The two companies — the retailer and the manufacturer — draft a contract laying out the price and shipping costs of the product. The retailer may agree to pay the manufacturer $75 for a product, so they might choose to list the product for $100 on their website, leaving them with a profit of $25.

Q: Why do companies choose drop shipping?

A: Many online stores will use drop shipping to expand their product offering to customers. It’s a low-risk way to test potential merchandise without having to pay for inventory up front. A home goods retailer, for example, might be considering offering a line of outdoor supplies. Instead of purchasing the inventory, finding a place to store it, and risking taking a loss if products don’t sell, they can work directly with a drop-ship supplier of outdoor goods. They can promote the items on their own site to gauge the interest level of the consumer base without spending money on the inventory in advance.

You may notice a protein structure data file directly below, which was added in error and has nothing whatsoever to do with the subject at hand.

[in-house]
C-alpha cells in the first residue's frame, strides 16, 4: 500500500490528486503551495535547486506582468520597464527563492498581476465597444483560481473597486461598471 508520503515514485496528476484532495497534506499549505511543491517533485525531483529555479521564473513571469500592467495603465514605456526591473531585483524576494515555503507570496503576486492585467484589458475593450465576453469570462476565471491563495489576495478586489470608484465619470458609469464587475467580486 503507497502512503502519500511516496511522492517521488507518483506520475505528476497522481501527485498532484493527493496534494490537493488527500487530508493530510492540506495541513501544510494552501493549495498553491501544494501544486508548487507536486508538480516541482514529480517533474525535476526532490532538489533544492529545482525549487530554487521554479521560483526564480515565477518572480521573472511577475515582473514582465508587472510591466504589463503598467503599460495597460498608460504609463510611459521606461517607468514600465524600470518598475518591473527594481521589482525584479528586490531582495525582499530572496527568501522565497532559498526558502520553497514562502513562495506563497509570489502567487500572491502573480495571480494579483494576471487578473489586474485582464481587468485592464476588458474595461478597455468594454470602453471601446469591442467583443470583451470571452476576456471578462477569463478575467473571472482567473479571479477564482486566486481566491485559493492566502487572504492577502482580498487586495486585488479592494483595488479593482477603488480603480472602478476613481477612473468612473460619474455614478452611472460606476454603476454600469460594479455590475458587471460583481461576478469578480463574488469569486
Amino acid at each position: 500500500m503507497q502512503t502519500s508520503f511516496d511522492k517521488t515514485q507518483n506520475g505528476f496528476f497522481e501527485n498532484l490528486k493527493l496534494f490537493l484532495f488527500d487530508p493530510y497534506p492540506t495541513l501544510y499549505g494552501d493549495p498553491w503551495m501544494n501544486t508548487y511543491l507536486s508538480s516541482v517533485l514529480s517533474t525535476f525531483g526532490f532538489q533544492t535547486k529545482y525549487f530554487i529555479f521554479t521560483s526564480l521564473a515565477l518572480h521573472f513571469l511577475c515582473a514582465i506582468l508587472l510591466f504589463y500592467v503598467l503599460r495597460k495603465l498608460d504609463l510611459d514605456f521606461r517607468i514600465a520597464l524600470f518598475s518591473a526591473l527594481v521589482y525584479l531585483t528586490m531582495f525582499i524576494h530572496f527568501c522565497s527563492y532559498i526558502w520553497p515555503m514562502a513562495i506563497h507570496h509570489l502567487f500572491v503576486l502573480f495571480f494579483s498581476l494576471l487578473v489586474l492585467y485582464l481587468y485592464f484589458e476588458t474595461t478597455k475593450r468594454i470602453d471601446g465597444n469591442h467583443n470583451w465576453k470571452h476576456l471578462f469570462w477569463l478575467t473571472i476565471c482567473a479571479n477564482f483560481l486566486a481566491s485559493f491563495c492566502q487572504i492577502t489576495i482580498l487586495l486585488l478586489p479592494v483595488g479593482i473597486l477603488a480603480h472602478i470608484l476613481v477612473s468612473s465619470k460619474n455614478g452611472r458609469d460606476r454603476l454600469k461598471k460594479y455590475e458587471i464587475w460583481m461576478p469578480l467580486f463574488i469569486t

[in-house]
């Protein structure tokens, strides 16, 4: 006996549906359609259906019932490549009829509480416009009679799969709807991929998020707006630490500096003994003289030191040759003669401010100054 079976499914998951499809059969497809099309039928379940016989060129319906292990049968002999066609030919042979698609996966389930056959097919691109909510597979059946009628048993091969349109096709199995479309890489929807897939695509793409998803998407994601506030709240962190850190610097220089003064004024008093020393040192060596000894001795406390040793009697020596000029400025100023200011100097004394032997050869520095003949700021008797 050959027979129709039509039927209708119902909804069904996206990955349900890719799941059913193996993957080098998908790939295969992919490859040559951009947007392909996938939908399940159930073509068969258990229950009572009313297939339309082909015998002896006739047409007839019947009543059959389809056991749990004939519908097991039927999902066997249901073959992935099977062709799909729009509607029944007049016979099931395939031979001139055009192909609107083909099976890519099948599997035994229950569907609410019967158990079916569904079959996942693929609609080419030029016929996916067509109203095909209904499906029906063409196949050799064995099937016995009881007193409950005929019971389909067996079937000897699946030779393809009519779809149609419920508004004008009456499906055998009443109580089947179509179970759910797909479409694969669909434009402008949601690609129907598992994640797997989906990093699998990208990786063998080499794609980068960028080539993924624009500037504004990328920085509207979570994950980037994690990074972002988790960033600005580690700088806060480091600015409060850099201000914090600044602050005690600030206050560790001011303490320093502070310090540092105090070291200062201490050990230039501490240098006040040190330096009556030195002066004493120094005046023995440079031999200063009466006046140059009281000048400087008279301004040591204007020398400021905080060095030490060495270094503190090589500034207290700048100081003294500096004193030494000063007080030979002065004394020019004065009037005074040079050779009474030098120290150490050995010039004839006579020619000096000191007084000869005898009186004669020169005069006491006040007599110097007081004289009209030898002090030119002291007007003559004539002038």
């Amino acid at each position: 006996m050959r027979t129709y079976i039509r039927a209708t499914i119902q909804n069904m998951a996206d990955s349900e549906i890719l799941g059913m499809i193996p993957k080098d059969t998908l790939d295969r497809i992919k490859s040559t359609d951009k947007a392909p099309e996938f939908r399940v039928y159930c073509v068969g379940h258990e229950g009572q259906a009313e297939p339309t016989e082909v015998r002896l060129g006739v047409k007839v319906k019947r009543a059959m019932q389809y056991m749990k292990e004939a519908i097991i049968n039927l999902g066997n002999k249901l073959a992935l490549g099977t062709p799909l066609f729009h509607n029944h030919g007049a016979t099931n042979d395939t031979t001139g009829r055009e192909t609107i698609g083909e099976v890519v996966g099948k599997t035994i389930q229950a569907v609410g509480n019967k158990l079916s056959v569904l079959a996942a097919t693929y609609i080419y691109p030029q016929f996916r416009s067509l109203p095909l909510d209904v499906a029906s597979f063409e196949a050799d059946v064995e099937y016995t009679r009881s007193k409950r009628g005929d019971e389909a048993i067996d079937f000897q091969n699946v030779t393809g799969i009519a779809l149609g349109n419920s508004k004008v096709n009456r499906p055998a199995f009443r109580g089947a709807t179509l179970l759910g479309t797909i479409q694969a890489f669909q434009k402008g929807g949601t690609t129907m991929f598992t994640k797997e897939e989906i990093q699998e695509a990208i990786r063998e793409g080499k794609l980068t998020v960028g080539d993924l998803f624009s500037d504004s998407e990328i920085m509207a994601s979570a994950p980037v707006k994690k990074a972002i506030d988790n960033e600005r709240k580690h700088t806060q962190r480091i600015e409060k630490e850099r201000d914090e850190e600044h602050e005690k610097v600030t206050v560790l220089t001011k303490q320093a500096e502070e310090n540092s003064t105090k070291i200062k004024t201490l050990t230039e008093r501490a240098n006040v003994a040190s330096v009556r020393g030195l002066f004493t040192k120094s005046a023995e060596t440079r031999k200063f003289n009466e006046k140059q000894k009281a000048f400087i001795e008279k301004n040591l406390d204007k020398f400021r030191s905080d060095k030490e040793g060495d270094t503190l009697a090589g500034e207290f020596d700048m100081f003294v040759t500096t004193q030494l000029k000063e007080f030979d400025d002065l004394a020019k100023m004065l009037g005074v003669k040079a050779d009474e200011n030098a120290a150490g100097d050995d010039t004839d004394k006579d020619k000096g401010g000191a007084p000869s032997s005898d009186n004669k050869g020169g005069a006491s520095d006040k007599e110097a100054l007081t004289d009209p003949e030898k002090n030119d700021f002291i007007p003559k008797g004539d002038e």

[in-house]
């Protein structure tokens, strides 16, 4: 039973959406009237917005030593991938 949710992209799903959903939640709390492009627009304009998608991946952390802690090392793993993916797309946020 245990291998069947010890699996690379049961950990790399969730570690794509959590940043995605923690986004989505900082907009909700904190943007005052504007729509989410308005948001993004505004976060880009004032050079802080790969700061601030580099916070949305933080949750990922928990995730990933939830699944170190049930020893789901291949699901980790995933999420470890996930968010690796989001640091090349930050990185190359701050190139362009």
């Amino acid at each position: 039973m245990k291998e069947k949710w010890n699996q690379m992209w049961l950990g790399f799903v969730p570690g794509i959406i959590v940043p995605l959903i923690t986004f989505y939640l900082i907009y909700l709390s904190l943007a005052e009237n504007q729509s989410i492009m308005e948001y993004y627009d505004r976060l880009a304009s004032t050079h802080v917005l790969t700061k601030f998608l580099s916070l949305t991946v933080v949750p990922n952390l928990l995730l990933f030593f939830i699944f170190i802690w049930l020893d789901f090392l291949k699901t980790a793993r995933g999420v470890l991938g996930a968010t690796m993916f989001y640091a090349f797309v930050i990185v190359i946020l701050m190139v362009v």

It’s also a helpful option for new startups, as these companies don’t usually have a ton of cash on hand. The manufacturer takes care of the storage and shipping, so there’s a low barrier to entry on the part of the retailer.

Q: Are drop-shipping contracts exclusive?

A: It’s rare that a drop-ship supplier will only sell products to one company. They may be selling to other companies directly, working with other drop-shipping retailers, or selling the products on their own.

Q: Are drop shipping businesses legal?